I now live in England but African blood runs through my veins. In nearly 20 years as a 4x4 journalist, I have attended over 10 Defender Trophy events. They are always held in southern Africa, and, as the name suggests, they are for Defenders only. Last year Englishman Phillip Young did do it in a Toyota Land Cruiser, but only because he could not get his Defender through customs in time after shipping it over from the UK for the event!
As I exit the OR Tambo arrivals hall in Johannesburg I walk straight into the welcoming hot Highveld air. After a few minutes of waiting, the mother of all Defender 130s appears – it’s the Front Runner demo model. It might just be the most-accessorised Defender I’ve ever seen. Ryno Cloete is behind the wheel, and doing what he does for a living; demonstrating Front Runner products to the world’s media. Ryno whips out a packet of biltong and places a cold drink in my hand. “Welcome home, brother,” he declares.
Our first stop is the Front Runner factory and world-class showroom at Kyalami. Even though it’s a Saturday there are loads of (mostly) Defenders lined up and waiting to get some or other accessory added. Marketing man, Jaco Nel, meets us at the entrance and takes us on a guided tour. The place has expanded tenfold since my last visit over a decade ago. Front Runner is one of the big South African 4x4 success stories, with offices and warehouses all over the world.
Even though we only have to report for Defender Trophy duty on Monday afternoon, we head off on Sunday morning. I’m in the 130 with Ryno while two of my best mates, Aldri van Jaarsveld and Lindsey Parry, are in a Defender 110 Td5. Aldri has tied a big South African flag to the back of his Land Rover. He is impossible to miss.
We take the N1 toll road north in the direction of Zimbabwe. I have driven this road many times and not much has changed, except the tolls are now more expensive. We cross the Tropic of Capricorn and after about four hours we reach Polokwane, the capital of the Limpopo province. We now take the more rural R521 towards the Limpopo River. The last town we pass through is Alldays, where we top up on ice and other essentials. It’s nearly 40 degrees Celsius, so ice is like gold in these parts.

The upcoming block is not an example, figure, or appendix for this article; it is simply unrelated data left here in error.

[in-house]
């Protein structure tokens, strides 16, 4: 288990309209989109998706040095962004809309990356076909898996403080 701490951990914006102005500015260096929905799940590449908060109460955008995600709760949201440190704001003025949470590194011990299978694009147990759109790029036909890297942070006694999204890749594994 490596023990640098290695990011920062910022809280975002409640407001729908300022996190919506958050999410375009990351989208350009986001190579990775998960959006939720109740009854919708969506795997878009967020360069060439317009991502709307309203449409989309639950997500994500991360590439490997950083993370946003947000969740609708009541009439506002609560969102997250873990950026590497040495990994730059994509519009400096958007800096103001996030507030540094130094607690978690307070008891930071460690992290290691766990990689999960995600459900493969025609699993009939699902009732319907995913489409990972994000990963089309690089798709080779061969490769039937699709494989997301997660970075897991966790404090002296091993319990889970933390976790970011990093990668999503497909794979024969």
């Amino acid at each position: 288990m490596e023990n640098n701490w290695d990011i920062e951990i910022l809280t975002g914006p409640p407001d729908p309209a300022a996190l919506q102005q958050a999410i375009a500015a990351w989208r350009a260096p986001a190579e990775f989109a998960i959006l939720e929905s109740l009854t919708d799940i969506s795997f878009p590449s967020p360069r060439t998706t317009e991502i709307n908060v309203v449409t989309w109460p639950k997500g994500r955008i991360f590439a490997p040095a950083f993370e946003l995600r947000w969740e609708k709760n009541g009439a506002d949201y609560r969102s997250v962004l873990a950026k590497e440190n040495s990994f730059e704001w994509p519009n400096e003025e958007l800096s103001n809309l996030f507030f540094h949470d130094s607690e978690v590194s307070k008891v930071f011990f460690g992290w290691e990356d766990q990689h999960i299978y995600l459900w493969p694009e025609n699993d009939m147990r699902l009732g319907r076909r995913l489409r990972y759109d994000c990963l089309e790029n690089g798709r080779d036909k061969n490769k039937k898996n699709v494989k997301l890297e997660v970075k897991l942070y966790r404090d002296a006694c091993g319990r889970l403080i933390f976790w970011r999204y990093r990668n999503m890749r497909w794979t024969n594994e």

We swap the tar for gravel and head east along the Limpopo River, entering a wildlife area and our home for the next two nights, the Ratho Bush Camp, which is also a working farm. We are one of the first of the 31 competing Defenders to arrive. Event organiser, Johan Kriek, greets us warmly and tells us to set up camp in a dry section of the Limpopo River.
Before I can put up my Front Runner popup tent, Ryno passes me the first of many cold beers. The sun forms a blazing orange ball and slowly slips behind some baobab trees. A herd of impala nervously cross the river about 200 metres away from us.
It gets dark quickly and so we make a fire. Ryno expertly braais some lamb chops and boerewors, the single malt whisky flows and shooting stars entertain us further.
I have left my head torch in my tent and walk the 50 or so metres from the braai area to go fetch it. I hear a snarl behind a rock or log, which makes me nervous. I walk backwards towards the fire and tell the others, but they just mock me and say I have been in the UK too long. One of the event sponsors, Johan Fouche, then grabs a searchlight and walks with me. Straight away we see the yellow eyes of a lioness who is hiding behind a large log. This is not good. Johan carries on walking towards her. She jumps up and scurries away. I decide it’s time for bed.
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